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All Da King's Men

50 Years After JFK

By David King Published: November 19, 2013

President John F. Kennedy has become a mythical figure in American history. Politicians on both sides of the aisle invoke his words and memory (sometimes even accurately !). JFK's assassination on November 22, 1963 is widely seen as a sort of death of American innocence. If you are of my generation, you probably remember exactly where you were when you found out our President had been killed. It was the violent end of Camelot. It is also the touchstone for conspiracy theorists everywhere. In my opinion, every American conspiracy theory created since JFK...has something to do with JFK. If you couldn't believe the official government explanation in 1963, you can't believe it now either, and most Americans don't believe the Warren Commission report.

The problem with JFK assassination theories is, there is so much misinformation out there that it's hard to know what to believe. Oliver Stone's fictional movie comes to mind, along with a host of books on the subject. JFK assassination books are practically a cottage industry. You can find one to support whatever assassination theory you choose to believe. I don't want to waste time debating the various theories here, but I'll give you my opinion. I stress that this is only my opinion, because I don't have all the facts. Maybe we will find out more by 2017, when all remaining documents about JFK are supposed to be released. Or maybe we won't.

In my opinion, Lee Harvey Oswald definitely shot Kennedy. All the evidence indicates he did. Oswald shot him because Oswald was a Castro/Russia-supporting Communist. JFK wasn't even the first assassination Oswald attempted. He also attempted to shoot a right-wing former General named Edwin Walker, so we know Oswald was already prone to using violence for political ends.

I believe the magic bullet (the 1st shot) is explainable (Texas Governor John Connally was sitting to the inside of JFK in the front seat, not directly in front of him. This eliminates the need for the magic bullet to make a right-hand turn to hit Connally, and the downward trajectory of the magic bullet is consistent with being fired from the 6th floor). I also believe Oswald fired the 2nd shot, which missed, but it was the 3rd shot that killed JFK, and it's the 3rd shot that makes me believe there was likely a second shooter. From the forensics that were released, the third shot entered the lower rear of Kennedy's skull. The problem is, from the Zapruder film we see that the 3rd shot exited the top right part of Kennedy's skull. How does Oswald fire a shot from the 6th floor of the Texas Book Depository that hits Kennedy in the lower part of the skull, with the shot traveling downward from right to left, that blows away the top right side of Kennedy's head ? That bullet should have exited Kennedy on the left side, not the right, and the trajectory is wrong if it was fired from the 6th floor. It seems to me that the 3rd shot came from street level.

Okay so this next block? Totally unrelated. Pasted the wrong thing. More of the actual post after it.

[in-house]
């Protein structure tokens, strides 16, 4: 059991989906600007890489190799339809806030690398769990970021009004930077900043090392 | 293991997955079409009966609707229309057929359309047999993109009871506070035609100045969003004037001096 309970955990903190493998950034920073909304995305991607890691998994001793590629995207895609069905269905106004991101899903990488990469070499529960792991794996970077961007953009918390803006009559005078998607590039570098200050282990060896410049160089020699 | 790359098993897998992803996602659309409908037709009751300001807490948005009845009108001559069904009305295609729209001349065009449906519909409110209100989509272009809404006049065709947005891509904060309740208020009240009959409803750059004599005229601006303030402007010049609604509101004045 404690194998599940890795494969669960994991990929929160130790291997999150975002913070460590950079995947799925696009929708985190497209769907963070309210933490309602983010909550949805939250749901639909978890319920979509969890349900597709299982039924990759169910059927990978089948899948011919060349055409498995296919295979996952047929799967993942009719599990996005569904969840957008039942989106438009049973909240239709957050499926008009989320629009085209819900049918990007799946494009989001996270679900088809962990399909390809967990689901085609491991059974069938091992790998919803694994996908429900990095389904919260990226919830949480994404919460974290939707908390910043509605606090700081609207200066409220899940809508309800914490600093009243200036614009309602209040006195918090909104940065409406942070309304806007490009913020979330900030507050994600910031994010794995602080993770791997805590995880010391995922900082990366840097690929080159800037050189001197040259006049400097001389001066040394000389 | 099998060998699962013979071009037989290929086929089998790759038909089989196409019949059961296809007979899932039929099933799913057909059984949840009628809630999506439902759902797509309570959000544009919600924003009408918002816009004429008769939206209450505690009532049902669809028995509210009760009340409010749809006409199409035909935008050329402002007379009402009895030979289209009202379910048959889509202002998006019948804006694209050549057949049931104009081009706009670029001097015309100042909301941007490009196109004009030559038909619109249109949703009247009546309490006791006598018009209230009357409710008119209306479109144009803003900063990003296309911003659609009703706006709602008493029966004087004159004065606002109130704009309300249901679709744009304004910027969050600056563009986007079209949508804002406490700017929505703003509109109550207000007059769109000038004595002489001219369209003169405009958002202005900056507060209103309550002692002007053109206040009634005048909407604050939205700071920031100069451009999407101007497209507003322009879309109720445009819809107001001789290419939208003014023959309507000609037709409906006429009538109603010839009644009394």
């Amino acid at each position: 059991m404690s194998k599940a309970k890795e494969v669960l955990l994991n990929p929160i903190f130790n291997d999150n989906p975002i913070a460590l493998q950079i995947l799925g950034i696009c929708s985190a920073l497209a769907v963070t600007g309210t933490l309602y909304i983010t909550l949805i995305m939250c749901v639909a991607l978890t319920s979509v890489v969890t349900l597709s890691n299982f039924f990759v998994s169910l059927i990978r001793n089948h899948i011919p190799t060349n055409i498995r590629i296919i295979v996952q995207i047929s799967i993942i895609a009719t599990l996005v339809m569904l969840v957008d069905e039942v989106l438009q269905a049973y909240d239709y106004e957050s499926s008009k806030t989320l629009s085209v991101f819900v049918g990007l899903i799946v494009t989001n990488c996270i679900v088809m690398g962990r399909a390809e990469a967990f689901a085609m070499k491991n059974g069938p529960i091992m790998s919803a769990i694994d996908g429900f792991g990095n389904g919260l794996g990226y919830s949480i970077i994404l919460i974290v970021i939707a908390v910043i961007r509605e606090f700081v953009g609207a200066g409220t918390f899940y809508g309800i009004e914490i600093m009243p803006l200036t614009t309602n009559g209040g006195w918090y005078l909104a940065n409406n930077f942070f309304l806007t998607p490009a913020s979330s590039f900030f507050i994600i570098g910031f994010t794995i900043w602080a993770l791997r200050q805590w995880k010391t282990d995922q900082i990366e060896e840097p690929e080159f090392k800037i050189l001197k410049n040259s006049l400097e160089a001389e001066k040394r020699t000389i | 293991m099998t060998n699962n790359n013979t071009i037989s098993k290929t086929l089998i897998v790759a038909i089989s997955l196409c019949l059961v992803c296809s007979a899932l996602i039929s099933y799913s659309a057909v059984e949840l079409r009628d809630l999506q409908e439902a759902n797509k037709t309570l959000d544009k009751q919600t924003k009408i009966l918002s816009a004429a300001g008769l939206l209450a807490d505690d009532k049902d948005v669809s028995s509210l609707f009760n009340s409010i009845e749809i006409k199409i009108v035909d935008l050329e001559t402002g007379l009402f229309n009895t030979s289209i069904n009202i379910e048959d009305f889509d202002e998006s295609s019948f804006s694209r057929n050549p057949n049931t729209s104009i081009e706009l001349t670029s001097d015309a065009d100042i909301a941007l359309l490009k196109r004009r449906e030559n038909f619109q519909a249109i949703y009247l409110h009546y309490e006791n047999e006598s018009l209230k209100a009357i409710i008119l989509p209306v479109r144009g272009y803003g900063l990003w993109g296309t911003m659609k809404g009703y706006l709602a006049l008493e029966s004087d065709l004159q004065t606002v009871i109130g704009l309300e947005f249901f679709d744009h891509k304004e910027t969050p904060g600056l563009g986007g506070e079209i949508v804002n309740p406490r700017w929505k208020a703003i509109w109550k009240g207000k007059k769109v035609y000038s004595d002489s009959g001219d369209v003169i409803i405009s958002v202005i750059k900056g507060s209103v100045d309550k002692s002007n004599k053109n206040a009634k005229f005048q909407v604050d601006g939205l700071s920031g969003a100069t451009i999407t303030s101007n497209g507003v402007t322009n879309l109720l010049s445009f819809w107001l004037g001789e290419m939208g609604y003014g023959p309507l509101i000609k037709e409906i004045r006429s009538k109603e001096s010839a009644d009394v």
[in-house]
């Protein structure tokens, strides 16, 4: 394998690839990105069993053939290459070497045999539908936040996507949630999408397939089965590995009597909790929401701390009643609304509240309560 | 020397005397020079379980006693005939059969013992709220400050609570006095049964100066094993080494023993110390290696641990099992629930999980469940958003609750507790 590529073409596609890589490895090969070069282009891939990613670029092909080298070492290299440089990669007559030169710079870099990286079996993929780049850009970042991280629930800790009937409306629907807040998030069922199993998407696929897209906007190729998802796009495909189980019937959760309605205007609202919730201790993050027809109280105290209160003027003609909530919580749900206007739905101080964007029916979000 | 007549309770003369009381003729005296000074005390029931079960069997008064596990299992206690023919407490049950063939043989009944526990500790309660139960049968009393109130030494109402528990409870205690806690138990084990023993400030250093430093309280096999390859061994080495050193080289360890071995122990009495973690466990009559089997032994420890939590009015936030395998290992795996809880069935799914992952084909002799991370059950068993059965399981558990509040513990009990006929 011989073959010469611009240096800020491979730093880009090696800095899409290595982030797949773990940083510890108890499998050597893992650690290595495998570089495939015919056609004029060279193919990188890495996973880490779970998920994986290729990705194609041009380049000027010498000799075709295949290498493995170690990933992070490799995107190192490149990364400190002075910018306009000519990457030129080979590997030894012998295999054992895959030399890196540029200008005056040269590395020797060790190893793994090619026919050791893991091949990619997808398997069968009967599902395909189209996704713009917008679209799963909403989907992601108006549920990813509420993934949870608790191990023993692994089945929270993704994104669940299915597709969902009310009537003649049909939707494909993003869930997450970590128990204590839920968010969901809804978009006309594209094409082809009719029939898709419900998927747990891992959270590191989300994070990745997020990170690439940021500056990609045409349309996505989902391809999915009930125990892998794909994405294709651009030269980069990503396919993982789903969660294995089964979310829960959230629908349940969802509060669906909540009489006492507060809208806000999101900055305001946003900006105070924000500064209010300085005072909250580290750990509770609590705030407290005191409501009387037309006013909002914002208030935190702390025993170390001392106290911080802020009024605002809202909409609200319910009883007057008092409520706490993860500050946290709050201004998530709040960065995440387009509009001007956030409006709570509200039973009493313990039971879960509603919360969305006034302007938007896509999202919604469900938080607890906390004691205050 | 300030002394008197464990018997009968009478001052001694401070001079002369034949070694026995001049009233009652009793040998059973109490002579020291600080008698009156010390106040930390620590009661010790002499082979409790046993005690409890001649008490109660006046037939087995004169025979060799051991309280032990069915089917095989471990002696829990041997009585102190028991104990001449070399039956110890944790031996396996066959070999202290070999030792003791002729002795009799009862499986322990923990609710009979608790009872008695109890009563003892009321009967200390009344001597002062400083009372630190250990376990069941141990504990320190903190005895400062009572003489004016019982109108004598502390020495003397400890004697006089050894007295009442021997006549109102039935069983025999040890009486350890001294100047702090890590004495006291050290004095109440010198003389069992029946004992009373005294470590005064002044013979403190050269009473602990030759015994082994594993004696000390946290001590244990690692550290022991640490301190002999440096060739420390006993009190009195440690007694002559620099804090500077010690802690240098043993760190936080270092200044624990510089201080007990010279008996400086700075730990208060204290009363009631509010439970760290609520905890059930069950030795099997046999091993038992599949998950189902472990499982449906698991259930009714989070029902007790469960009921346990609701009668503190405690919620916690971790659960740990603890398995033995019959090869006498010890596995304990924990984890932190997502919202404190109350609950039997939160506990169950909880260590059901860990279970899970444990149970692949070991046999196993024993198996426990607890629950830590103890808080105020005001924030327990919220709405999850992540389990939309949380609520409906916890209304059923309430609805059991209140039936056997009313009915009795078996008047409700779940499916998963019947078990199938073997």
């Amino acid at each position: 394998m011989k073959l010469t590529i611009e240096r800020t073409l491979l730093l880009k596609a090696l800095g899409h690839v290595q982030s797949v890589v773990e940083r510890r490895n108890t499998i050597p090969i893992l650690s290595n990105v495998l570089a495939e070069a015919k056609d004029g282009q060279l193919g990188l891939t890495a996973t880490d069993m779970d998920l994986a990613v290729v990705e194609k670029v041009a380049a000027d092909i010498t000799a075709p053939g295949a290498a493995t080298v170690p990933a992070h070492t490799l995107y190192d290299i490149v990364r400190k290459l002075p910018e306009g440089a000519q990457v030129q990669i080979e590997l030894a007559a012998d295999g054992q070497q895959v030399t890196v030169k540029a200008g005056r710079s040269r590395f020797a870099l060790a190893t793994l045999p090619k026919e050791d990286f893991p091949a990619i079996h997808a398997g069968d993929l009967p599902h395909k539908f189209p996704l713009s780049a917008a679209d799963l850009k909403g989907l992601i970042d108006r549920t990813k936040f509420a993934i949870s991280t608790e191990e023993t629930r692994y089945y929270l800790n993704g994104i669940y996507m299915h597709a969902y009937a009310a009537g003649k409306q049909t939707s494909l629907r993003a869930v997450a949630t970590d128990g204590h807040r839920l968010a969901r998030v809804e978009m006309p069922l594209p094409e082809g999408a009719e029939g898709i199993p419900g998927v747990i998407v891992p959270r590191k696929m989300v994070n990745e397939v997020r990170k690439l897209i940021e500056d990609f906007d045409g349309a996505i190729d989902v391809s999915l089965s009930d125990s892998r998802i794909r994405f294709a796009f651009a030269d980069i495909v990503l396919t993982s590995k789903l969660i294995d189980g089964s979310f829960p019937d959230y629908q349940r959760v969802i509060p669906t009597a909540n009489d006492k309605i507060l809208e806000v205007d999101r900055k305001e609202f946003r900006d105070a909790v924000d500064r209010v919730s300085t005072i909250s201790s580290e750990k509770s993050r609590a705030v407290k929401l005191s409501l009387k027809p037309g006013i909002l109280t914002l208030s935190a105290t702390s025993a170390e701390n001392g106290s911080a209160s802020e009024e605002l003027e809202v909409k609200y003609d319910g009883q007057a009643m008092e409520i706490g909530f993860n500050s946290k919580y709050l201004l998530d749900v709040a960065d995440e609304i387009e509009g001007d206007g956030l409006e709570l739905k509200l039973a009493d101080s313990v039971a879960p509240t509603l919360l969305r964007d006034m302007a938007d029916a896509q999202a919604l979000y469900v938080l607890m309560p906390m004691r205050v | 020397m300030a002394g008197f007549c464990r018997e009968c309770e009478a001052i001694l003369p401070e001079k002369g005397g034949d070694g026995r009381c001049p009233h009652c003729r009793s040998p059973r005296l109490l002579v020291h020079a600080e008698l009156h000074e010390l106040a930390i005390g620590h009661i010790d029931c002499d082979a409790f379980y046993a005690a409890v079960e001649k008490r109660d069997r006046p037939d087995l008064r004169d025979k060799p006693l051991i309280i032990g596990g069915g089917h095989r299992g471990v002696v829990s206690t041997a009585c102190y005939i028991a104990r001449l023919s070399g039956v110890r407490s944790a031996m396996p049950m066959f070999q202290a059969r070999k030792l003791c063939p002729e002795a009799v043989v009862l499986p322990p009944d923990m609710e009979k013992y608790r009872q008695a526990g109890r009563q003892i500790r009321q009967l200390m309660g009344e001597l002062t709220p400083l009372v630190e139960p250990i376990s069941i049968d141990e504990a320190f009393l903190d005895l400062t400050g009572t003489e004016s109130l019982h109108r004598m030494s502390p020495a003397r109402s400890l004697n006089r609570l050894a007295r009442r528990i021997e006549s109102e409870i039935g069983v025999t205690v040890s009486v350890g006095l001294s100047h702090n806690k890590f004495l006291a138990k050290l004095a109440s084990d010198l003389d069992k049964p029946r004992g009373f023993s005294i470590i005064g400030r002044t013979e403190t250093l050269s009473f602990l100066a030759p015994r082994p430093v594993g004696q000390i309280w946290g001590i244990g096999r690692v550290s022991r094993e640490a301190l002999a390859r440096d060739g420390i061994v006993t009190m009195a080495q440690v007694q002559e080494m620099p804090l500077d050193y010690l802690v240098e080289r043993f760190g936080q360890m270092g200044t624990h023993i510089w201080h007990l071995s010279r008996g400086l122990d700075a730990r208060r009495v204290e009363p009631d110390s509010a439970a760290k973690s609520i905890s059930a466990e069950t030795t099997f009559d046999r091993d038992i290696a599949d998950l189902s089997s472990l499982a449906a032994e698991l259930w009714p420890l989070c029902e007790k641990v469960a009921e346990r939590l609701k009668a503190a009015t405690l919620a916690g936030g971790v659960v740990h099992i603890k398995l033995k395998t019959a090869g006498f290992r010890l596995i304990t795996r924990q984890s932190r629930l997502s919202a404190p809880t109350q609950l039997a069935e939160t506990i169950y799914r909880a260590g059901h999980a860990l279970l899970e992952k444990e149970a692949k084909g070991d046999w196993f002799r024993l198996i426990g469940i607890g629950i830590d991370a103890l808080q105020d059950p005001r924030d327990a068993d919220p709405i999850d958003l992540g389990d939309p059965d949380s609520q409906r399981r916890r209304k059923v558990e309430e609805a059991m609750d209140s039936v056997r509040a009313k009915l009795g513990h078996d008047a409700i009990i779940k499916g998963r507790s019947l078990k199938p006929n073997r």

If there were two shooters, that indicates a conspiracy...but of course, I could be wrong.

Let's move on to other JFK myths. The Washington Post came up with five myths which challenge the things folks think they know about JFK. Here's the list:

1. The JFK-Nixon TV debates propelled Kennedy to victory.

2. JFK was a liberal president.

3. Kennedy was determined to land Americans on the moon.

4. After the assassination, Lyndon Johnson adhered to JFK’s agenda

5. Fifty years later, we know everything we’ll ever know about Kennedy’s assassination.

None of the above statements are accurate, yet most American believe they are true. You can read the WaPo article for the details. Because this is a political blog, I'd like to focus a bit on #2.

JFK was not a liberal, not by today's definition of the word. The truth is, by today's standards, he was a conservative Democrat at best. He was hawkish on defense, and an ardent opponent of Communism. He was against abortion. He cut taxes, didn't believe in a huge welfare state, and didn't believe in liberal federal spending. He was fiscally conservative and didn't want to run huge federal deficits. He believed in balanced budgets. Now that I'm writing this all down, JFK sounds a lot like me on fiscal issues, and nobody ever accused me of being a liberal Democrat (not since about 1975, anyway). To borrow a phrase from Ronald Reagan, I didn't leave the Democratic Party. The Democratic Party left me. By today's standards, you could even say JFK was a (gasp!) Republican. MSNBC, ThinkProgress, and the rest of the left-wing screechers would hate him. They'd call him a warmongerer who hated the poor and was waging a war against women. I'm sure they'd make a stink because JFK was a rich, privileged white guy, one of those one percenters they despise so much.  Can you imagine today's lefties getting behind "Ask not what your country can do for you" ? They expect their country to do almost everything for them, and get indignant if it doesn't.

JFK is also associated with civil rights, but he was reluctant in that area as well. I can't say I agree with him there, but ultimately he did the right thing, so he gets credit.

Thus ends this chapter of Mythbusters.

...or maybe Jack Ruby was working for the CIA. That's the ticket.

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